Have talking points killed actual talking? In an era defined by polarization, I fear that humans have abandoned the ability to communicate via exchanging points of view. Recent trends, both in and out of the Catholic realm, seem to have given credence to the argument that soundbites and memorable moments have supplanted thoughtful discussion. Is this actually what people desire, or just what they are given? And is there a way out of this?
Without a doubt, a quick-hitting approach has already overtaken the information we digest. Perhaps this is due to the manner in which modern society consumes information. When people choose to get their news from social media, they essentially choose to receive information from (and send it to) others who think as they do. Further, when the platform limits posts to 280 characters (Twitter), this often removes the possibility of nuance and discussion that leads to an understanding of a differing point of view.
However, the problem does not exist only in the world of social media. Watch any news channel; most networks, based on the stories they cover and the manner in which they do so, do not even try to hide their bias. Many viewers approach news the same way they do social media. They turn on the channel that makes them feel comfortable with their own viewpoints and when there is an attempt to present both sides of an issue, we do not see a reasoned discussion, but instead a split-screen with two people screaming at each other, trying to disparage the other with ad hominem attacks.
When a Win Isn’t Enough
As a sports fan, I notice those like me have been presented with a similar scenario. While the press and media outlets have cut back on the number of investigative reporters or analysts they employ, fans can have their fill of shows which pretty much consist of talking heads loudly arguing about one side or another. In fact, sports media, like all media, seems to have devolved into a way to find a wedge in every scenario. Fans of a team must choose whether they are on the side of a coach or a general manager, the players or the ownership, the starting quarterback or the backup. One wonders whether the media outlets are responding to a demand, or simply taking advantage of a demand they created because creating artificial conflict is cheaper than hiring a staff of journalists who will find genuine evidence and authentic stories.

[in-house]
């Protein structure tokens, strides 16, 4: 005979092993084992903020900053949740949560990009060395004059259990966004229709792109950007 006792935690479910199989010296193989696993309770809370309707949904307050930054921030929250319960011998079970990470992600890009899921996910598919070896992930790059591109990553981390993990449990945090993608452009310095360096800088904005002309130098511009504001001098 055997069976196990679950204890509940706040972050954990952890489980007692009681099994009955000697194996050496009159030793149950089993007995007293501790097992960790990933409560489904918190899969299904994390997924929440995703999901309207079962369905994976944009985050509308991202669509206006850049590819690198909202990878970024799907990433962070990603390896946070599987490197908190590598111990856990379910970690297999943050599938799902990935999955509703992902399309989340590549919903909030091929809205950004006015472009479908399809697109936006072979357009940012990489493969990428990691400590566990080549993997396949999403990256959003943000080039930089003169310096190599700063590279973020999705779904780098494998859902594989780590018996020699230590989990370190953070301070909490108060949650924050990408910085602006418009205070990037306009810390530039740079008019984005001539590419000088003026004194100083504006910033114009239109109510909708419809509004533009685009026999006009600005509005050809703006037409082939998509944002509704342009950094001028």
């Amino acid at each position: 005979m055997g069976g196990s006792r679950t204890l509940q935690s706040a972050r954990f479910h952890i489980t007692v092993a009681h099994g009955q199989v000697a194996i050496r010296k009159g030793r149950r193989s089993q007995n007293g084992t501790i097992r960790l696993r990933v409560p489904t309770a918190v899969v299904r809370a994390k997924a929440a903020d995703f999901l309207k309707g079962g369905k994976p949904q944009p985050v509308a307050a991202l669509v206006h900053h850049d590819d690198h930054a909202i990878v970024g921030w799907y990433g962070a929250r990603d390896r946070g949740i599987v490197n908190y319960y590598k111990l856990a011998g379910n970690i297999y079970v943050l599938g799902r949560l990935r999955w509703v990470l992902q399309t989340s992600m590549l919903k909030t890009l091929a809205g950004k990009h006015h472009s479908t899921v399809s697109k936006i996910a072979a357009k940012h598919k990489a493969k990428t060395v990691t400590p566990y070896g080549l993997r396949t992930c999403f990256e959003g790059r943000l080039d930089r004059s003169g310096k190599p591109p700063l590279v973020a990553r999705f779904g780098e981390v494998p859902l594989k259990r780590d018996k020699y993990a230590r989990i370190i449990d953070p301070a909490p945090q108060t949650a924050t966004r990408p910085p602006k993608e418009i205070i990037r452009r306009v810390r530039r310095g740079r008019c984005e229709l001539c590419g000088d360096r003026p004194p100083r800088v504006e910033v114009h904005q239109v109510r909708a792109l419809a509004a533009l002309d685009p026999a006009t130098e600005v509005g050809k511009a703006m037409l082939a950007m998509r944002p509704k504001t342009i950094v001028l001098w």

These mentalities present a problem: they create a distorted view of the goal. Using our sports analogy, a fan may find himself unhappy that the team won if they didn’t win using their preferred player, or if the coach they didn’t like actually called a good game. Similarly, in news or politics, we may find ourselves with one set of priorities when our preferred party takes an action, and the opposite when the other party does the same thing.
Another example of this was found recently when President Trump nominated Judge Kavanaugh for the Supreme Court. One can (and should) examine everyone’s record before deciding that they approve or disapprove of a nominee. Depending on what side of the aisle one was on, though one sensed that most people either felt that this man was the most fitting person ever nominated for the job, or that he was not qualified to have any position in politics, possibly outside of dishwasher at party headquarters; which one would expect from advocacy groups.
However, when one such group actually released their very passionate opinion of the nominee, they made a mistake: they left the portion of the press release with Kavanaugh’s name unchanged from the placeholder there when they drafted the statement. In other words, they already wrote the entire statement without knowing whom it concerned and would have written the exact same words even were someone else the nominee. This was embarrassing for the group and they got unsurprisingly lampooned online, but make no mistake. Many, if not most—if not all—of the statements from opposite-minded groups presenting a different opinion of the nominee, also were drafted using powerful marketing language to present their support before knowing his identity as well.
Debating Catholic Issues